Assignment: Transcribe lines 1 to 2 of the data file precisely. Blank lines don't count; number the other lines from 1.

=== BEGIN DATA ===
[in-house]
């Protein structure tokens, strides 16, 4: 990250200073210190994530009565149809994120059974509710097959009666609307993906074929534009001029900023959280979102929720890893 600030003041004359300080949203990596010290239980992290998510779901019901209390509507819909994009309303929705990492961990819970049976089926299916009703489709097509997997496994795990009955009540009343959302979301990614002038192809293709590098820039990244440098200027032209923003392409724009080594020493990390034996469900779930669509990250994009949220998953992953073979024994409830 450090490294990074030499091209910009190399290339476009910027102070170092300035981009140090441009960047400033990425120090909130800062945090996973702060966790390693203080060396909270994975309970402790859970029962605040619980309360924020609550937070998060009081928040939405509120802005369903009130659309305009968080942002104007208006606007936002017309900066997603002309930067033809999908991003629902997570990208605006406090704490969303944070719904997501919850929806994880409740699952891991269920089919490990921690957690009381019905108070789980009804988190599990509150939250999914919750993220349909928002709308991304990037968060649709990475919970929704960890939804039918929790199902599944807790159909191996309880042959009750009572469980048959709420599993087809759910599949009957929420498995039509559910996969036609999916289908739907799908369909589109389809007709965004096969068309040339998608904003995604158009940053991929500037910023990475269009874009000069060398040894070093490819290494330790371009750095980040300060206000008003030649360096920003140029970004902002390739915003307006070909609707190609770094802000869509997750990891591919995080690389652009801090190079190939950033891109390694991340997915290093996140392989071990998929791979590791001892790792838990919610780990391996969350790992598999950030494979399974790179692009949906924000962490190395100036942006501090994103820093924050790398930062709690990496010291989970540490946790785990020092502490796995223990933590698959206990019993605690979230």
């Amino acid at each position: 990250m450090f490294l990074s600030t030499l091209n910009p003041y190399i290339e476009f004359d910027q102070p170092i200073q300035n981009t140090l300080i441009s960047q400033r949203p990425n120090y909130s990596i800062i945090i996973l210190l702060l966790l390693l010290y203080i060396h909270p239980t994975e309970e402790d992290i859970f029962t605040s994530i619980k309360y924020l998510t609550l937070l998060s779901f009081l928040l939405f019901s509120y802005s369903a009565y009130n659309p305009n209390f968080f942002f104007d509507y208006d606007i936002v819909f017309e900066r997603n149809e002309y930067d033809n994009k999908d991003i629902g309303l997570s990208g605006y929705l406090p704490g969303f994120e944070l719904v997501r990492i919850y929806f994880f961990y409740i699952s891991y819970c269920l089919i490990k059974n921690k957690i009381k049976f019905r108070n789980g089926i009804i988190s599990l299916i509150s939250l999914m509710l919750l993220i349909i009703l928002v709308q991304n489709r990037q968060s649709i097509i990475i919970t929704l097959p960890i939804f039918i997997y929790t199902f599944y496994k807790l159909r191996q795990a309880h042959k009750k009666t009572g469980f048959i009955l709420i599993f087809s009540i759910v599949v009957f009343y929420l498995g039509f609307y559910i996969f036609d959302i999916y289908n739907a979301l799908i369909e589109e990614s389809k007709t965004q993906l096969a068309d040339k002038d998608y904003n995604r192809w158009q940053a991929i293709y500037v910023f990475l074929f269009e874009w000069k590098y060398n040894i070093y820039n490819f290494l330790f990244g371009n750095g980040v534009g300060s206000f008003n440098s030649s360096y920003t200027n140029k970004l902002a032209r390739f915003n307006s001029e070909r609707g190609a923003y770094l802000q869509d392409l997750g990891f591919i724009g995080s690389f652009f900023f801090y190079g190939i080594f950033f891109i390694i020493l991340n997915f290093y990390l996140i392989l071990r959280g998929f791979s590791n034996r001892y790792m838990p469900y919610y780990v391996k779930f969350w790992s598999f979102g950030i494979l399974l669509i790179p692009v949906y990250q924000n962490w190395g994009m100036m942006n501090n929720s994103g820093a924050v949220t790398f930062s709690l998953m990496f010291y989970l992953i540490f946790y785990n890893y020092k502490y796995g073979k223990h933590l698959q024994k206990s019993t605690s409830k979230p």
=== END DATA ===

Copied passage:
[in-house]
């Protein structure tokens, strides 16, 4: 990250200073210190994530009565149809994120059974509710097959009666609307993906074929534009001029900023959280979102929720890893 600030003041004359300080949203990596010290239980992290998510779901019901209390509507819909994009309303929705990492961990819970049976089926299916009703489709097509997997496994795990009955009540009343959302979301990614002038192809293709590098820039990244440098200027032209923003392409724009080594020493990390034996469900779930669509990250994009949220998953992953073979024994409830 450090490294990074030499091209910009190399290339476009910027102070170092300035981009140090441009960047400033990425120090909130800062945090996973702060966790390693203080060396909270994975309970402790859970029962605040619980309360924020609550937070998060009081928040939405509120802005369903009130659309305009968080942002104007208006606007936002017309900066997603002309930067033809999908991003629902997570990208605006406090704490969303944070719904997501919850929806994880409740699952891991269920089919490990921690957690009381019905108070789980009804988190599990509150939250999914919750993220349909928002709308991304990037968060649709990475919970929704960890939804039918929790199902599944807790159909191996309880042959009750009572469980048959709420599993087809759910599949009957929420498995039509559910996969036609999916289908739907799908369909589109389809007709965004096969068309040339998608904003995604158009940053991929500037910023990475269009874009000069060398040894070093490819290494330790371009750095980040300060206000008003030649360096920003140029970004902002390739915003307006070909609707190609770094802000869509997750990891591919995080690389652009801090190079190939950033891109390694991340997915290093996140392989071990998929791979590791001892790792838990919610780990391996969350790992598999950030494979399974790179692009949906924000962490190395100036942006501090994103820093924050790398930062709690990496010291989970540490946790785990020092502490796995223990933590698959206990019993605690979230």